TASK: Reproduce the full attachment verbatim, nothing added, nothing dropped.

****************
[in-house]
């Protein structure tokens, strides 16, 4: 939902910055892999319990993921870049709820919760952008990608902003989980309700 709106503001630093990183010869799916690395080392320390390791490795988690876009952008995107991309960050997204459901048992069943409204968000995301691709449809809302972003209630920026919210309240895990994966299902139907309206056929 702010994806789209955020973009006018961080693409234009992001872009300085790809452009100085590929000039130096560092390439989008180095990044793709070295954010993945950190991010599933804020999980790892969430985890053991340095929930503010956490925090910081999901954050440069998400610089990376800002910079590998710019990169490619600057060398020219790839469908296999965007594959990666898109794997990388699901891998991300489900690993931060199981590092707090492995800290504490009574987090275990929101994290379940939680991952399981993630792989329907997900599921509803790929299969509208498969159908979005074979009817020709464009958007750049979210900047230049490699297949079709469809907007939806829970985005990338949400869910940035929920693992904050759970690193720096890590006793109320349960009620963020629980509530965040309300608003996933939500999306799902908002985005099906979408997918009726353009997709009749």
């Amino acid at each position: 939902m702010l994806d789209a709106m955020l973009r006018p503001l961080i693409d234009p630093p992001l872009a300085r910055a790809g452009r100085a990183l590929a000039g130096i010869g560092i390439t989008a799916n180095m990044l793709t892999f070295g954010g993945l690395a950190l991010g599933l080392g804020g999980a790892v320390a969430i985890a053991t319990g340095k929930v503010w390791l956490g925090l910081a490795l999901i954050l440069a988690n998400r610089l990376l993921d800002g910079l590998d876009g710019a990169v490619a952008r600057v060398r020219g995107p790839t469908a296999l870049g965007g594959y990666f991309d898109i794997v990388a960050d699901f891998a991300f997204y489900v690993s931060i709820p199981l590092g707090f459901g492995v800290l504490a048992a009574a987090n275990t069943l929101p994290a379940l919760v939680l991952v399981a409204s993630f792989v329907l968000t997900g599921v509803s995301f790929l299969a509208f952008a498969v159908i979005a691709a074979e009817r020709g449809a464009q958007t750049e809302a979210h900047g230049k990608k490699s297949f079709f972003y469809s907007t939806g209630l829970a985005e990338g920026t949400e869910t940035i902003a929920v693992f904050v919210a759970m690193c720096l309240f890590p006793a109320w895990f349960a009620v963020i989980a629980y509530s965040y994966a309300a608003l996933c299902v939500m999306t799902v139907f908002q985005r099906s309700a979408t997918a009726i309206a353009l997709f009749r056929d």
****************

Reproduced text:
[in-house]
């Protein structure tokens, strides 16, 4: 939902910055892999319990993921870049709820919760952008990608902003989980309700 709106503001630093990183010869799916690395080392320390390791490795988690876009952008995107991309960050997204459901048992069943409204968000995301691709449809809302972003209630920026919210309240895990994966299902139907309206056929 702010994806789209955020973009006018961080693409234009992001872009300085790809452009100085590929000039130096560092390439989008180095990044793709070295954010993945950190991010599933804020999980790892969430985890053991340095929930503010956490925090910081999901954050440069998400610089990376800002910079590998710019990169490619600057060398020219790839469908296999965007594959990666898109794997990388699901891998991300489900690993931060199981590092707090492995800290504490009574987090275990929101994290379940939680991952399981993630792989329907997900599921509803790929299969509208498969159908979005074979009817020709464009958007750049979210900047230049490699297949079709469809907007939806829970985005990338949400869910940035929920693992904050759970690193720096890590006793109320349960009620963020629980509530965040309300608003996933939500999306799902908002985005099906979408997918009726353009997709009749």
């Amino acid at each position: 939902m702010l994806d789209a709106m955020l973009r006018p503001l961080i693409d234009p630093p992001l872009a300085r910055a790809g452009r100085a990183l590929a000039g130096i010869g560092i390439t989008a799916n180095m990044l793709t892999f070295g954010g993945l690395a950190l991010g599933l080392g804020g999980a790892v320390a969430i985890a053991t319990g340095k929930v503010w390791l956490g925090l910081a490795l999901i954050l440069a988690n998400r610089l990376l993921d800002g910079l590998d876009g710019a990169v490619a952008r600057v060398r020219g995107p790839t469908a296999l870049g965007g594959y990666f991309d898109i794997v990388a960050d699901f891998a991300f997204y489900v690993s931060i709820p199981l590092g707090f459901g492995v800290l504490a048992a009574a987090n275990t069943l929101p994290a379940l919760v939680l991952v399981a409204s993630f792989v329907l968000t997900g599921v509803s995301f790929l299969a509208f952008a498969v159908i979005a691709a074979e009817r020709g449809a464009q958007t750049e809302a979210h900047g230049k990608k490699s297949f079709f972003y469809s907007t939806g209630l829970a985005e990338g920026t949400e869910t940035i902003a929920v693992f904050v919210a759970m690193c720096l309240f890590p006793a109320w895990f349960a009620v963020i989980a629980y509530s965040y994966a309300a608003l996933c299902v939500m999306t799902v139907f908002q985005r099906s309700a979408t997918a009726i309206a353009l997709f009749r056929d």